Except that I can’t do that. There are people playing their round, and you can’t squeeze the odd single in the middle of the groups going nine or eighteen. Then the brainstorm hit me. Build a 20-hole golf course. Eighteen holes for play, two holes for practice.

After you practice something, you want to try it out. Why not? That validates it, or tells you it works on the range, but not in play, so back to the drawing board. And not even that. We practice to play golf, we don’t just practice golf. So why not cap off a practice session with a few holes? It would make practicing a lot more fun.

Another reason you would want to have practice holes is that golf is not about hitting shots. It’s a game you play. I don’t know how many times I could have broken 80 if I had thought better about hitting four or five shots. Not hit better shots, but hit the right shot or used the right club. Part of getting better is learning how to play, how to think your way around the course. Why not make that part of your practice?

All we have to do now is convince a designer to build two extra holes. I think it would be a big hit. One, it would make a great practice ground, like I said. Two, it would be great for playing lessons. (Have you ever had a playing lesson, by the way? They are the best lessons I have ever had.) Three, if you didn’t have time for nine, you could warm up and play these two. I can’t but imagine those two holes would booked up solid, generate a lot of revenue for the course operators, and get lots of people interested in the game.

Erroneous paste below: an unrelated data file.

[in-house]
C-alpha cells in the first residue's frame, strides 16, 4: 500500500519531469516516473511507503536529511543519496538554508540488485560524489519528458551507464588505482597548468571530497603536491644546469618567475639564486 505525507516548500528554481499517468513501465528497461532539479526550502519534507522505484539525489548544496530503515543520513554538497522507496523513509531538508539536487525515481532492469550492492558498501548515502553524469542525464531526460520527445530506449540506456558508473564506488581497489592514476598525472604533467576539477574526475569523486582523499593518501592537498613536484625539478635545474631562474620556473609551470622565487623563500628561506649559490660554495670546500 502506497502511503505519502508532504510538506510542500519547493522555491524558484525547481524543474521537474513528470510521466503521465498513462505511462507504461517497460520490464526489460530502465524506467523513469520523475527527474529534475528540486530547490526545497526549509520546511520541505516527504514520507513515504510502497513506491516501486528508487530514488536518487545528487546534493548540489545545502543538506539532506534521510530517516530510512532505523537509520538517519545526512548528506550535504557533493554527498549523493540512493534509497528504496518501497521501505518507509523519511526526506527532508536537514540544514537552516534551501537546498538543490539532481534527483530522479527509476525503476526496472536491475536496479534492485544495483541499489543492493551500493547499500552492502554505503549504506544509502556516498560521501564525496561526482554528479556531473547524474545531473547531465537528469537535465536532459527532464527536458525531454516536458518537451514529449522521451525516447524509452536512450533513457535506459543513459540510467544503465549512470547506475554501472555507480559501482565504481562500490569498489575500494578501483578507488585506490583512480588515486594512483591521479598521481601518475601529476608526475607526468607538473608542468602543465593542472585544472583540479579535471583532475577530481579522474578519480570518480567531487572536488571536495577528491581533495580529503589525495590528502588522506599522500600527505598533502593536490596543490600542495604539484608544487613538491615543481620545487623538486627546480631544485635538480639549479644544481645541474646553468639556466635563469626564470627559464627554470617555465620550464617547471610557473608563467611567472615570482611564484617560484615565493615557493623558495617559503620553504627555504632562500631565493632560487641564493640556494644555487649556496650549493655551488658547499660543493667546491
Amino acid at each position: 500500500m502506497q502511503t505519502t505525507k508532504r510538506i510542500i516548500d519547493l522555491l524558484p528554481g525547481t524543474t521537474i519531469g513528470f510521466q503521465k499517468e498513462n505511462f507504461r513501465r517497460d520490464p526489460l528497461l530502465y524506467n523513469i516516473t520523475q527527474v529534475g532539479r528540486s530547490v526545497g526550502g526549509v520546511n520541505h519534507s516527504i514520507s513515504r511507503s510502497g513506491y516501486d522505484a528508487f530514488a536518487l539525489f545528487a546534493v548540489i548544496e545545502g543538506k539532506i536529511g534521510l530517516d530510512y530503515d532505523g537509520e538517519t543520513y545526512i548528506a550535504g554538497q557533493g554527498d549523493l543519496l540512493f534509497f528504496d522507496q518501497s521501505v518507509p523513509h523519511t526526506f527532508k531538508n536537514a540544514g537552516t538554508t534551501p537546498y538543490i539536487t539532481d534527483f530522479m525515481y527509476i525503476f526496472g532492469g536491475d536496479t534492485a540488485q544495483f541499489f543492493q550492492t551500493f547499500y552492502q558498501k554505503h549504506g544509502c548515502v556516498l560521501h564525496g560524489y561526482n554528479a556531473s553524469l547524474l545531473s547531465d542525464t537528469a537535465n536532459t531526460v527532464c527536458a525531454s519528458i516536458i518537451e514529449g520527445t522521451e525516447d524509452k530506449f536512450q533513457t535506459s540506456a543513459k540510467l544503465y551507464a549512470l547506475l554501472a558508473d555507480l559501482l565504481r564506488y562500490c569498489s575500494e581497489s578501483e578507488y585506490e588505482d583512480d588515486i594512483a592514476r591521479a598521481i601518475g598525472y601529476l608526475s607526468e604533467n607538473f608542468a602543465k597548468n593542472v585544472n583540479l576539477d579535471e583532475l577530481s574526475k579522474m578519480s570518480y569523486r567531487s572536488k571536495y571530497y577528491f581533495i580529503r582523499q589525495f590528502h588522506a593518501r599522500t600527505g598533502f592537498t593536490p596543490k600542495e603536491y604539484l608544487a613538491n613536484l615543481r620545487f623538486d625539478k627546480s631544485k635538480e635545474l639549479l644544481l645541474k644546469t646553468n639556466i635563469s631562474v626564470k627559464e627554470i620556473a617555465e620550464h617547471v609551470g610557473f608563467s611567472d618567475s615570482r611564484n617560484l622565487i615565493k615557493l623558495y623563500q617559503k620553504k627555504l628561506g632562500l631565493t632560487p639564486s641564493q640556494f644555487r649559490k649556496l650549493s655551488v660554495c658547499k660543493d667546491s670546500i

What do you think?

How Many Wedges Should You Carry?

If you can hit the ball reasonably well from tee to green, most of your handicap is built from 30 yards and in. In order to hit the variety of short shots you are faced with, and hit them well, you have to have the right talent, but also the right clubs.

Which clubs you really need to hit to save strokes from close in is a question each golfer should ask and answer.

Everybody has a pitching wedge and a sand wedge. The question is whether to add a gap wedge of 52-54 degrees and/or a lob wedge of 58-60 degrees.

Do you think there are short shots you frequently hit that would turn out better with a different wedge, or wouldn’t be so much work with a different wedge? If so, read on.

Different courses place different demands on your short game. If the course you play on finds you having to hit into the green from under 100 yards more than a few times, then four wedges, calibrated to known pitching distances would be a good way to go.

Another way to answer the question is, how much work are you willing to put in to learn what that extra club can do for you? I don’t mean hours and hours, but I do mean at least a few honest hours at the practice green learning how to differentiate this wedge from the others you already have.

From the same place, a different wedge makes it a different shot. Knowing that difference is what will save you that extra stroke or not.

If you won’t put in this time to learn the uses for each wedge, the extra wedge will only add confusion and frustration to your game.

Realize in addition that if you add a fourth wedge to your bag, you have to take out a club, which would likely be a long fairway club of some kind.